Only one in 10 school lunch boxes contains food that meets nutritional guidelines for children, new research has found. And bad news for parents who do make the effort to provide healthy food is that the study found 80 per cent of the food thrown into school rubbish bins is the sandwiches, fruit and yoghurt children should be eating.
A survey of more than 900 lunchboxes was carried out by a team of Massey academics specialising in marketing, health sciences and human nutrition. Researcher Dr Emma Dresler-Hawke says that the packed lunch policy at most schools means that the content of the lunch box is a significant proportion of a child’s nutritional uptake.
“One lunchbox had no fruit, no sandwiches, no yoghurt, just three packets [containing convenience snacks]. We don’t know why, if it’s because children are making lunch themselves, perhaps parents aren’t seeing lunches as important?”
The research was undertaken at six Manawatu primary schools, covering both the most and least deprived as determined by the Education Ministry’s decile rating. Dean Whitehead of the School of Health Sciences and Jane Coad of the Institute of Food, Nutrition and Human Health joined the project to work on policy recommendations and nutritional analysis.
Contents of lunchboxes were photographed at the start of the day to accurately capture contents and to ensure the children were anonymous. The contents were categorised by portion size and food group according to guidelines. While fruit or vegetables were present in 70 per cent of lunchboxes, only 32 per cent contained the recommended two servings. Most food found was moderate to high fat, salt and sugar, with 15 per cent including sweets and 57 per cent containing potato chips. The typical lunch box contained three items of junk food.
Dr Dresler-Hawke reported that there was no significant difference in the lunchbox content from different decile areas. Sandwiches were most common, found in 71 per cent of lunchboxes, with 37 per cent containing dairy items and protein items were found in five percent. Almost half (44 per cent) of the children had been given cakes, biscuits or muffins, while 45 per cent had muesli bars of varying nutritional value. The average lunch contained a white bread sandwich, a packet of potato chips and a biscuit or chocolate bar.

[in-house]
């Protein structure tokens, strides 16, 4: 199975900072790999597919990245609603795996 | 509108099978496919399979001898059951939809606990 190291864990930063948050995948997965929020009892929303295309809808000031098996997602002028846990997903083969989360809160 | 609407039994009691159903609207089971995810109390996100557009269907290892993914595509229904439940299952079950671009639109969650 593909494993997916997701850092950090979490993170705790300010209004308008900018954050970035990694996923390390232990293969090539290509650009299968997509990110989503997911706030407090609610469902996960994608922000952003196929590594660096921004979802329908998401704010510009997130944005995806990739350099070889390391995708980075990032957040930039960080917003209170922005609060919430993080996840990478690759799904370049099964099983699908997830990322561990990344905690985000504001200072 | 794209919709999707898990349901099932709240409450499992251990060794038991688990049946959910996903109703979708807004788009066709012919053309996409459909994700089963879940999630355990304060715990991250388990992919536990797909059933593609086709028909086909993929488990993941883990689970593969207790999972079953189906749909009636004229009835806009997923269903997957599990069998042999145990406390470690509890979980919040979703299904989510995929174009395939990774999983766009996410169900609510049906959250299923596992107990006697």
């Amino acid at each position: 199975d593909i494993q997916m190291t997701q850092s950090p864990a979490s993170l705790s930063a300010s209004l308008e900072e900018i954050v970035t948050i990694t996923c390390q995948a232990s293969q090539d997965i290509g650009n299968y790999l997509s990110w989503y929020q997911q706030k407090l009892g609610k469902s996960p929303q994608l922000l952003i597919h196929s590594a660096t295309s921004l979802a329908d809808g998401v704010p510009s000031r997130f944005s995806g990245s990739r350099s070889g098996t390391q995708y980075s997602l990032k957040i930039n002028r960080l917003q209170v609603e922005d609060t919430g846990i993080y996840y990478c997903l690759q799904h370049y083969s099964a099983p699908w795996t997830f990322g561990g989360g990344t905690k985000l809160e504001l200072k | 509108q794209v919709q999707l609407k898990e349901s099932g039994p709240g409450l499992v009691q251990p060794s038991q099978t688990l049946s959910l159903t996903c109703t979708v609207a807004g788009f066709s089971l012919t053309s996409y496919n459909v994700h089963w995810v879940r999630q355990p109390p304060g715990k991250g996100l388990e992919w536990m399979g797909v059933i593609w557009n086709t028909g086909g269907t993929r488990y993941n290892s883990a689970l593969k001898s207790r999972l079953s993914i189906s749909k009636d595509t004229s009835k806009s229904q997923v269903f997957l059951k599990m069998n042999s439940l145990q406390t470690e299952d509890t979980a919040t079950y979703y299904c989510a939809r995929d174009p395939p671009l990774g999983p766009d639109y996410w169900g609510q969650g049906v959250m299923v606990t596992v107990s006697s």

Worse news was to come after lunchtimes, when Dr Dresler-Hawke emptied all the rubbish bins in the schools to assess what was actually being thrown away. More than 80 per cent of the unconsumed items were sandwiches, fruit and dairy products.
“We collected all the unconsumed food, spread it out – it was incredible, the amount of healthy food like sandwiches, not even unwrapped. Good, nutritious fillings including tomatoes, cucumber and cheese sandwiches. Bananas never peeled, yoghurt not even opened – a real waste.”
One class from each year (one to six) was assessed for the study. A follow-up with one school last week showed little had changed, Dr Dresler-Hawke says, but she hoped to be able to assist by developing some policy recommendations which would provide guidance for parents and caregivers.
“A question raised here is ‘how do well-meaning parents ensure the healthy lunch they prepare does not get thrown into rubbish at school?’. One option would be a zero-waste policy, whereby parents can monitor what their children consume.”
Improving nutrition in children is one of our most pressing public health challenges, Dr Dresler-Hawke says. She suggests that a partnership approach is needed, between schools, parents and children, in order to develop a healthy lunch and overall food policy, within the school environment.
Source: Massey University
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